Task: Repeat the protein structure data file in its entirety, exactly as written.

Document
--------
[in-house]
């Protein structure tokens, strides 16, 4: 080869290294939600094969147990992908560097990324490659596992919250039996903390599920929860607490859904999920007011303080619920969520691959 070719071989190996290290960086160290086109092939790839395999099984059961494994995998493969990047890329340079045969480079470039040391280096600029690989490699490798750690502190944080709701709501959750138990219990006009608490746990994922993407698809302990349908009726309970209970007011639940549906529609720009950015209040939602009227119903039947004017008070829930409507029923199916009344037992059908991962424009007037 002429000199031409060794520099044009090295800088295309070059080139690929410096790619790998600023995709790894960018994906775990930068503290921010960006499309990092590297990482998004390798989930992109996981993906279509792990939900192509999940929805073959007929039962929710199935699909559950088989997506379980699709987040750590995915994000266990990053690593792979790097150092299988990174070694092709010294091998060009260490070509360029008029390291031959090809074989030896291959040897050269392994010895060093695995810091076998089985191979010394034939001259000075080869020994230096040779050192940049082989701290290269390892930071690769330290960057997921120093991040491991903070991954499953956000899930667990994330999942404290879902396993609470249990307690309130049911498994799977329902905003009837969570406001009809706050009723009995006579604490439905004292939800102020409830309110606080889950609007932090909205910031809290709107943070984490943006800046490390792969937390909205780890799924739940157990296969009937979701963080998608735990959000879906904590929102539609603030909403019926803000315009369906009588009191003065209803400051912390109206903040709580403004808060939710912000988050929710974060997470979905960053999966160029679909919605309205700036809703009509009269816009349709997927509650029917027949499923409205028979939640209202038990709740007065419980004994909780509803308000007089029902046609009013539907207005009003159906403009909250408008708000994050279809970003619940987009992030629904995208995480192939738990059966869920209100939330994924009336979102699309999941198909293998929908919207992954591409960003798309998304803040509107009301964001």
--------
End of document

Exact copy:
[in-house]
């Protein structure tokens, strides 16, 4: 080869290294939600094969147990992908560097990324490659596992919250039996903390599920929860607490859904999920007011303080619920969520691959 070719071989190996290290960086160290086109092939790839395999099984059961494994995998493969990047890329340079045969480079470039040391280096600029690989490699490798750690502190944080709701709501959750138990219990006009608490746990994922993407698809302990349908009726309970209970007011639940549906529609720009950015209040939602009227119903039947004017008070829930409507029923199916009344037992059908991962424009007037 002429000199031409060794520099044009090295800088295309070059080139690929410096790619790998600023995709790894960018994906775990930068503290921010960006499309990092590297990482998004390798989930992109996981993906279509792990939900192509999940929805073959007929039962929710199935699909559950088989997506379980699709987040750590995915994000266990990053690593792979790097150092299988990174070694092709010294091998060009260490070509360029008029390291031959090809074989030896291959040897050269392994010895060093695995810091076998089985191979010394034939001259000075080869020994230096040779050192940049082989701290290269390892930071690769330290960057997921120093991040491991903070991954499953956000899930667990994330999942404290879902396993609470249990307690309130049911498994799977329902905003009837969570406001009809706050009723009995006579604490439905004292939800102020409830309110606080889950609007932090909205910031809290709107943070984490943006800046490390792969937390909205780890799924739940157990296969009937979701963080998608735990959000879906904590929102539609603030909403019926803000315009369906009588009191003065209803400051912390109206903040709580403004808060939710912000988050929710974060997470979905960053999966160029679909919605309205700036809703009509009269816009349709997927509650029917027949499923409205028979939640209202038990709740007065419980004994909780509803308000007089029902046609009013539907207005009003159906403009909250408008708000994050279809970003619940987009992030629904995208995480192939738990059966869920209100939330994924009336979102699309999941198909293998929908919207992954591409960003798309998304803040509107009301964001």